Who will be held accountable—and what will Congress do?
When asked to reflect on the chaotic evacuation of Americans, Afghans, and U.S. allies from Afghanistan, Chairman of the Joint Chiefs of Staff Mark Milley said repeatedly at the Pentagon podium on Wednesday that the time for after-action reviews (the military’s form of post hoc lessons learned and finger pointing) would come later. But Congress—and even some from within the Democratic Party—want answers now.
House Foreign Affairs Committee Chairman Gregory Meeks has already invited Defense Secretary Lloyd Austin and Secretary of State Antony Blinken to testify—and both Republican and Democratic leaders have requested briefings on the unfolding chaos.
Keep in mind that many of these lawmakers have been in office for a decade or longer and bear oversight responsibility for the broader tragedy unfolding in Afghanistan. In 20 years of conflict, the number of times U.S. lawmakers have voted to declare war in Afghanistan is… zero. Will their Monday morning quarterbacking also be directed inward?
The Smartest Reads We’ve Come Across on Afghanistan
There are plenty of takes out there on how things went so wrong in Afghanistan—and, as usual, some are good and many are flawed. We’ve sifted through a lot of them over the past week, and here are some of the best you should add to your reading list if you haven’t already:
From the spook: In Just Security, a must-read on the missteps by the Biden and Trump administrations that led us to this moment, from Douglas London, a former CIA counterterrorism chief for the region.
From the scribe: Exceptional analysis here from Sarah Chayes, a former reporter and top advisor to U.S. military commanders, trying to make sense of what happened.
From the airman: Ian Fritz, an Air Force veteran, reflects on what he heard snooping on the Taliban from the skies over Afghanistan.
From the expert: Anchal Vohra, an FP columnist, writes on the new power struggles within the ranks of the victorious Taliban and what it means for the country’s future government.
Let’s Get Personnel
Col. Daniel Mouton has joined the National Security Council as director for political-military affairs for the Middle East, North Africa, and the Gulf region, an NSC official confirmed to SitRep. He most recently was chief of military cooperation at the Pentagon.
Ryan Kaminski has joined the U.S. Agency for International Development as an LGBTI advisor.
What should be at the top of your radar, if it isn’t already.
Upgrade time. Top U.S. and Canadian officials want to upgrade the decades-old system designed to protect North America from ballistic missile attack. In a joint statement earlier this week, U.S. Defense Secretary Lloyd Austin and Canadian Defense Minister Harjit Sajjan announced plans to modernize to the North American Aerospace Defense Command, or NORAD, to track threats earlier “and respond to them faster and more decisively, including aerospace threats transiting our northern approaches.”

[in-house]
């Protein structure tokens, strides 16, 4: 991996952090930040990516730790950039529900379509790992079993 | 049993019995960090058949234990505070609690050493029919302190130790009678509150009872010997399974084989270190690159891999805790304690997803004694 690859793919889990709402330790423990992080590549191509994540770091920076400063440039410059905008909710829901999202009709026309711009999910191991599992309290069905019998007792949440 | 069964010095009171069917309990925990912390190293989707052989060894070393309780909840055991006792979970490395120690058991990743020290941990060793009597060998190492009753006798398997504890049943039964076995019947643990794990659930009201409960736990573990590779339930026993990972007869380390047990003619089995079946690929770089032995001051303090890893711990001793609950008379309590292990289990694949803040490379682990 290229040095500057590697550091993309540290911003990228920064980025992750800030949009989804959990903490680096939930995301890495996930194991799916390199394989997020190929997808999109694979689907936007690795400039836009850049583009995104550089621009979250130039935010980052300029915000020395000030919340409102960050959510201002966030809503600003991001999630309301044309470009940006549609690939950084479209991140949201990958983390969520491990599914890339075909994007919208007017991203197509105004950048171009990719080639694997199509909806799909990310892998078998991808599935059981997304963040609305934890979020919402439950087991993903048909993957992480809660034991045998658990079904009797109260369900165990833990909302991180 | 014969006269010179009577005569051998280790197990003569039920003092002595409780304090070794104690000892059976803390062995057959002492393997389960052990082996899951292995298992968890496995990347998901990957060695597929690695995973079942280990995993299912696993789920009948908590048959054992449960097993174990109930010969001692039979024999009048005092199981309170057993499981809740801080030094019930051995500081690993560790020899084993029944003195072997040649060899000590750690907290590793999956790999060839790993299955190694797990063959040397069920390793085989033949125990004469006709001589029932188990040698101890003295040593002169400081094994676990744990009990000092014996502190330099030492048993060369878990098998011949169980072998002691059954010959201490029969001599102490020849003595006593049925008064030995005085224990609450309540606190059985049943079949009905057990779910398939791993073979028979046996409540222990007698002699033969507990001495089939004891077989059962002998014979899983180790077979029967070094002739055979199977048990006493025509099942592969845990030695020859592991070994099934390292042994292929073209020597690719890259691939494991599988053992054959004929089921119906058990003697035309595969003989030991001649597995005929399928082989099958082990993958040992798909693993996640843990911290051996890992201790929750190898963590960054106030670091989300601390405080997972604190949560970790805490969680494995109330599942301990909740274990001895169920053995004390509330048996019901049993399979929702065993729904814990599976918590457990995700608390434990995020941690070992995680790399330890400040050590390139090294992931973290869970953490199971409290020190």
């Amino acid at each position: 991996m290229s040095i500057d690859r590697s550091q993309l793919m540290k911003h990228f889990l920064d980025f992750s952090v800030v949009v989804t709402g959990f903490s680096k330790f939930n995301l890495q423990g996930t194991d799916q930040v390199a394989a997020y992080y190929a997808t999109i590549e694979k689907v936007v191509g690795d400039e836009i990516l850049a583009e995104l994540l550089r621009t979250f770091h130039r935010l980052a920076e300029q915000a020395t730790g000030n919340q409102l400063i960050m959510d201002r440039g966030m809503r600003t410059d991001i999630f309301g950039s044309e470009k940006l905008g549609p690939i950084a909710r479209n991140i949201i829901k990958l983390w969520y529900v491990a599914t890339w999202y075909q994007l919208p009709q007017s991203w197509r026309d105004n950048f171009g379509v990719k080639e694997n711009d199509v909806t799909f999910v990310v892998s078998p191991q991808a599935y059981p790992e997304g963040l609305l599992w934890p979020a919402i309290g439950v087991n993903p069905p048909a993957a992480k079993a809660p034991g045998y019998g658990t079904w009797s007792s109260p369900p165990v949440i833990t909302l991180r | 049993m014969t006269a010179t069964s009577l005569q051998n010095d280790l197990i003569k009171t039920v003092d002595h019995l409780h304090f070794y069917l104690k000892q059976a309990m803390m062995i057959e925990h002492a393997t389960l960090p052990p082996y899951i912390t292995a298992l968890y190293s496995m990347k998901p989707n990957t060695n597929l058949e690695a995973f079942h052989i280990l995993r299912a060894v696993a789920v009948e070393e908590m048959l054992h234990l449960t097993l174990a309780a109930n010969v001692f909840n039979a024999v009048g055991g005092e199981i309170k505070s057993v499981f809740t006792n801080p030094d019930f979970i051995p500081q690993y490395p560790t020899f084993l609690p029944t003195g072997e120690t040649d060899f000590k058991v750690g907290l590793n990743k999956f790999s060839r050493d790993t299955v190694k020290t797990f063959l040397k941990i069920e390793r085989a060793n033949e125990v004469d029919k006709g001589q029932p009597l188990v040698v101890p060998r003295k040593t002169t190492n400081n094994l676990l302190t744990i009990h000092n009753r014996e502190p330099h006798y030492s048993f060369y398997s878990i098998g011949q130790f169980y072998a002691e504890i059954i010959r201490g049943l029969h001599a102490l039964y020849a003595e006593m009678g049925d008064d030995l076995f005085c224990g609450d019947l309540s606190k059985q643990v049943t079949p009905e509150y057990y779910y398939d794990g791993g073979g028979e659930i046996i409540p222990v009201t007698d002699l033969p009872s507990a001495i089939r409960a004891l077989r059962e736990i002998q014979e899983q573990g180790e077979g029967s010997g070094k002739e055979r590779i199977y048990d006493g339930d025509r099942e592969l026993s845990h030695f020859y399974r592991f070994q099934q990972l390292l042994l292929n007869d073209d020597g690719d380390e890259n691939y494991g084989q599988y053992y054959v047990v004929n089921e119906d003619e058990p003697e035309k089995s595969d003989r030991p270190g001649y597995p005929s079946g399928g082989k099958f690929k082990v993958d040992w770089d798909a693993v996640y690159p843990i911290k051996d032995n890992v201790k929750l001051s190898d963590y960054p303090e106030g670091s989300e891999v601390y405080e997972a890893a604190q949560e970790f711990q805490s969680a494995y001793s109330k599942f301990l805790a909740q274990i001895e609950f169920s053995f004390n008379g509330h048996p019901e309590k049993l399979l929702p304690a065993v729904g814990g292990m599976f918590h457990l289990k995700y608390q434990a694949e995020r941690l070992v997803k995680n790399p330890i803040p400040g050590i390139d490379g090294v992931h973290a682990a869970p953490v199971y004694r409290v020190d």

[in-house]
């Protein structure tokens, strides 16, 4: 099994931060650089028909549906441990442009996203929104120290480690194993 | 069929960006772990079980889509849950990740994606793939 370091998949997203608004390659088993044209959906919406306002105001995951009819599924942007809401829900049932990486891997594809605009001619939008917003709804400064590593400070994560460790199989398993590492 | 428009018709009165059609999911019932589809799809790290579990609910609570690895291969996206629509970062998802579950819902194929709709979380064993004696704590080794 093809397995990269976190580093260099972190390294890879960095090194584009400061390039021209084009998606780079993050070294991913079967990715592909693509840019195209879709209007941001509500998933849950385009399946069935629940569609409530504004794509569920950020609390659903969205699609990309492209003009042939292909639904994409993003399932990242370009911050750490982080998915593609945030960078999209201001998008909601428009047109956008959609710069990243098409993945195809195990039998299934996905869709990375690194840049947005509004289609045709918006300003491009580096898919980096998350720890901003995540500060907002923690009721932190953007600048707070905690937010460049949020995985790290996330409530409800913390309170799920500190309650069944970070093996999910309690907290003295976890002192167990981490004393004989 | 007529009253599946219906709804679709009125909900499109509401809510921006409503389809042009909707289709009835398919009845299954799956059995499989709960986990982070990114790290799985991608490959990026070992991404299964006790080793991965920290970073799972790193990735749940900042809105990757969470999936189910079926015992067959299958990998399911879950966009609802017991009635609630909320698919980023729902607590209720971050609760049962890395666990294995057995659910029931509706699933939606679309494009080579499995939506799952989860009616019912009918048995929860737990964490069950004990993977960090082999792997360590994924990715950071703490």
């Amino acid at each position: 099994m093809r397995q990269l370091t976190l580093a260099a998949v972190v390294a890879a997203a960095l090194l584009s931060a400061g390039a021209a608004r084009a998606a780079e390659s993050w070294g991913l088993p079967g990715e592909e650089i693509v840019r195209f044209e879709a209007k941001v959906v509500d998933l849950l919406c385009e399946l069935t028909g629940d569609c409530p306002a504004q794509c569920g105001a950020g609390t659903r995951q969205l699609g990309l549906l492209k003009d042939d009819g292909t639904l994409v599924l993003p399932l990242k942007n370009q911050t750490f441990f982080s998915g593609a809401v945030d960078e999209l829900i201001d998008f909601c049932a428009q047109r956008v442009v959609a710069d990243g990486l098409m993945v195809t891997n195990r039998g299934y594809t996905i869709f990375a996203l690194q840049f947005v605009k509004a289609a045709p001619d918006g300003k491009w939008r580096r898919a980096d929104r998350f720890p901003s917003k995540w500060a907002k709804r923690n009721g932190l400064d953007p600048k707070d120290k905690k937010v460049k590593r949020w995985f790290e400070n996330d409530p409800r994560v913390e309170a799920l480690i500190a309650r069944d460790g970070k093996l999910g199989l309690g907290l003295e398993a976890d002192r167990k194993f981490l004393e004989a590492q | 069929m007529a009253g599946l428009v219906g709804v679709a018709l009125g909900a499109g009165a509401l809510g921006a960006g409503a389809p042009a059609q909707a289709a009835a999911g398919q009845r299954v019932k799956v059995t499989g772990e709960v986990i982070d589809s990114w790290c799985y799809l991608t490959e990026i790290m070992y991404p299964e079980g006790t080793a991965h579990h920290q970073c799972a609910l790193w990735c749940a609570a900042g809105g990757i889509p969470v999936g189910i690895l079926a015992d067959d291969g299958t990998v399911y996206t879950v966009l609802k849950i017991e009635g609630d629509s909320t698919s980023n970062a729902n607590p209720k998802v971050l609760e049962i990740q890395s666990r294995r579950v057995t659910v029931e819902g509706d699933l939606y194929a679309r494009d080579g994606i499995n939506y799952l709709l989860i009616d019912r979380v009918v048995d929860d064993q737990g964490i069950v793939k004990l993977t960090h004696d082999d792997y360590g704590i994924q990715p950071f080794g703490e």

Likely updates include adding and modernizing the bilateral sensor network between the two countries. We haven’t seen a projected price tag for this yet, but we’re asking around, so stay posted.
Crisis response. The U.S. Navy is deploying an amphibious warship, the USS Arlington, to Haiti to assist in the humanitarian response to a devastating earthquake on Aug. 14 that has killed nearly 2,000 people. Pentagon spokesperson John Kirby said there are nine U.S. Coast Guard cutters available to help and four U.S. Southern Command field hospitals will be set up in southern Haiti by the end of the week to help with disaster response.
Put on Your Radar
Friday, Aug. 20: Russian President Vladimir Putin and German Chancellor Angela Merkel are set to meet in Moscow.
Quote of the Week
“We’re gonna go back in hindsight and look, but the idea that somehow there’s a way to have gotten out without chaos ensuing, I don’t know how that happens.”
—President Joe Biden tells ABC’s George Stephanopoulos in an Aug. 18 interview on the chaotic U.S. withdrawal from Afghanistan
Whiskey Tango Foxtrot
Wally the Walrus. Feeling like taking a rest? So is this walrus. Our young tusked friend in West Cork, Ireland—dubbed “Wally” by locals—ruined several boats by hauling himself up to nap, leading to thousands of euros in damage. So Seal Rescue Ireland has given Wally a large pontoon to rest on, according to the Irish Examiner. Thanks for a brief moment of respite from the grim week, Wally, and happy napping.
Robbie Gramer is a diplomacy and national security reporter at Foreign Policy. Twitter: @RobbieGramer
Jack Detsch is a Pentagon and national security reporter at Foreign Policy. Twitter: @JackDetsch